tv BBC World News BBC News December 30, 2020 1:00am-1:31am GMT
this is bbc news. my name's mike embley with the latest headlines for viewers in the uk and around the world. the us president—electjoe biden criticises his predecessor's vaccine rollout and pledges 100 million jabs in his first 100 days. turning this around is going to ta ke turning this around is going to take time. we might not see improvement until we are well into march as it will take time for our covid response plan to begin to produce visible progress. another record breaking surge in uk cases — up by more than 53,000 in a single day. anti—abortion protests in argentina, before the senate holds an historic vote on legalising terminations. we've a special report from iraq — and the british army interpreters facing death threats from
pro—iranian militia. another leader of the fashion world in paris p0 cardin takes the world by storm and reveals. . . and tributes to one of the biggest names in fashion — pierre cardin — who's died aged 98. —— pierre. hello and welcome. us president—electjoe biden has been further outlining us efforts to combat the coronavirus pandemic under his forthcoming presidency. while congratulating president trump for finally signing the covid relief stimulus package, mr biden criticised him for what he described as a slow roll—out of the vaccination programme. the president—elect once again pledged to deliver 100 million shots in his first 100 days in office. i'm going to move heaven and earth to get us going in the right direction. i'm going to use my power under
the defence production act when i'm sworn in and order private industry to accelerate the making of the materials needed for the vaccines, as well as protective gear. vice president harris and i have been speaking with county officials, mayors, governors of both parties to speed up the distribution of the vaccines across the nation. president—elect the vaccines across the nation. biden there. in addition to his vaccination rollout target, mr biden outlined a number of other new measures in his covid response plan. he promised to invoke the defence production act to boost vaccine supply. introduce a mask manadate forfederal buildings and areas under federal jusidiction, such as airplnes, and said he would fight for congressional funding for schools to improve covid safety and allow them to reopen. meanwhile, the vice—president—elect kamala harris has received her vaccination for covid—19 on live tv. ms harris and her husband, douglas emhoff, received the vaccine after high profile figures in the us such as joe biden — and doctor anthony fauci —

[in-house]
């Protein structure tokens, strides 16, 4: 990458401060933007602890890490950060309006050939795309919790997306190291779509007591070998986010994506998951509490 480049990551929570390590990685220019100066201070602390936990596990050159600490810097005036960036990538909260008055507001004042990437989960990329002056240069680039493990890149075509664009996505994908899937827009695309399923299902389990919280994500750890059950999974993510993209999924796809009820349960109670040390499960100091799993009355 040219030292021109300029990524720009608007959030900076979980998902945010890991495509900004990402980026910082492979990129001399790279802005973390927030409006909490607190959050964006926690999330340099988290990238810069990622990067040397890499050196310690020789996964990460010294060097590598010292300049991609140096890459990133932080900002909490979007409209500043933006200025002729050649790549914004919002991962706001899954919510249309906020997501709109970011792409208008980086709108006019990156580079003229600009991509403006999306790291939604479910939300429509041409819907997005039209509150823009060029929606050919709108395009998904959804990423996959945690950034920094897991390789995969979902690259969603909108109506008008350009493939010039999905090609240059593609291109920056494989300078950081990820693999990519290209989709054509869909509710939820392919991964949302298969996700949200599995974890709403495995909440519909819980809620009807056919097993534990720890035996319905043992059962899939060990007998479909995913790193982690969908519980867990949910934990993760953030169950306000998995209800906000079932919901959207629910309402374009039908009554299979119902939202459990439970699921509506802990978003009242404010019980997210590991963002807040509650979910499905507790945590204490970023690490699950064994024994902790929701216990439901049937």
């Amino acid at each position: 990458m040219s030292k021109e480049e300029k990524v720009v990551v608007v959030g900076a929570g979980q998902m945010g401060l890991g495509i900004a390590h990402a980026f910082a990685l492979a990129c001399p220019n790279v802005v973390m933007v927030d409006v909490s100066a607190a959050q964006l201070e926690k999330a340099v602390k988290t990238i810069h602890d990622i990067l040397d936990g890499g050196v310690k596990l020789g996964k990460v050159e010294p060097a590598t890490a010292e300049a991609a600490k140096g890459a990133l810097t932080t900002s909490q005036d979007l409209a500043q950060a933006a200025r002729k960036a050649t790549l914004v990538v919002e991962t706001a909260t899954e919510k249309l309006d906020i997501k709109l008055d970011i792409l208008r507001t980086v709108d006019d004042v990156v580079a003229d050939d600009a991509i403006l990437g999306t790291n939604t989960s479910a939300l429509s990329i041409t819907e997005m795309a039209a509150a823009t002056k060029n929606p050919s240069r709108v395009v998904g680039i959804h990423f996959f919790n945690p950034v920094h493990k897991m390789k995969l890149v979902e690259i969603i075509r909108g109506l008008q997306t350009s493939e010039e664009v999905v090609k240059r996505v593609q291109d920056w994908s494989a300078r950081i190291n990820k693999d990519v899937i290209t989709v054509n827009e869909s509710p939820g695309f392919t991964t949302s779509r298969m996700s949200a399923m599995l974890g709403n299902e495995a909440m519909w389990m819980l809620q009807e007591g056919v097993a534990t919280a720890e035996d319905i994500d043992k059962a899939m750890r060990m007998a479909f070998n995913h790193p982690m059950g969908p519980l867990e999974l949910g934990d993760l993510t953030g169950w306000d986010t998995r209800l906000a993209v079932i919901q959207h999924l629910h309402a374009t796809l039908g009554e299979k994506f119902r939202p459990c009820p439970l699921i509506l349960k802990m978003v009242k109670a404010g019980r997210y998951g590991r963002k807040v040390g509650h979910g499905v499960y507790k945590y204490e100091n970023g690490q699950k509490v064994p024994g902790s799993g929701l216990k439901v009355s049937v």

also received the jab. their vaccinations have been televised in an effort to boost public confidence in the vaccine. let's talk to dan diamond, health policy reporter for politico. thank you very much for your time. to be fair to the trump administration, much of what mr biden is announcing seems to be built on what the trump administration has already done. i think that is fair, mike. i spoke today to biden‘s incoming coronavirus coordinator geoff, and we talked about the efforts that the trump administration had done, that the team biden was putting together thinks they can build on. and the gaps they think they can plug. the rolling out vaccines, they don't think trump has done a good job on that but developing the vaccines and getting some things in place, they think that that will be an area where they can pick up the baton and keep running. and yet, even building and expanding on what is already in place, mr biden‘s
plan is pretty ambitious isn't it? can he do it? i think there are things that are not as hard as they might sound. the 100 millionjobs in 100 days is not so millionjobs in 100 days is not so different than what the trump administration was aiming for. i think what has been tough is the number so far, numbers of vaccinations in the states are much lower than what the trump administration had promised. they had said 20 million shots by the end of the year. as of tuesday morning, the us centres for disease control said only 2 million americans had gotten shots. but is broadly a little low, probably an undercount as more numbers are coming in, but regardless, there is a gap between where the trump administration thought they would be and where they wanted to be. so biden will have some ground to make up and that is an area where he absolutely wa nts to an area where he absolutely wants to focus. so, clearly, vaccine rollout could have been faster than it has been. could mr biden had gone forever, could he have even gone further with a national mask mandate? the national masked man it is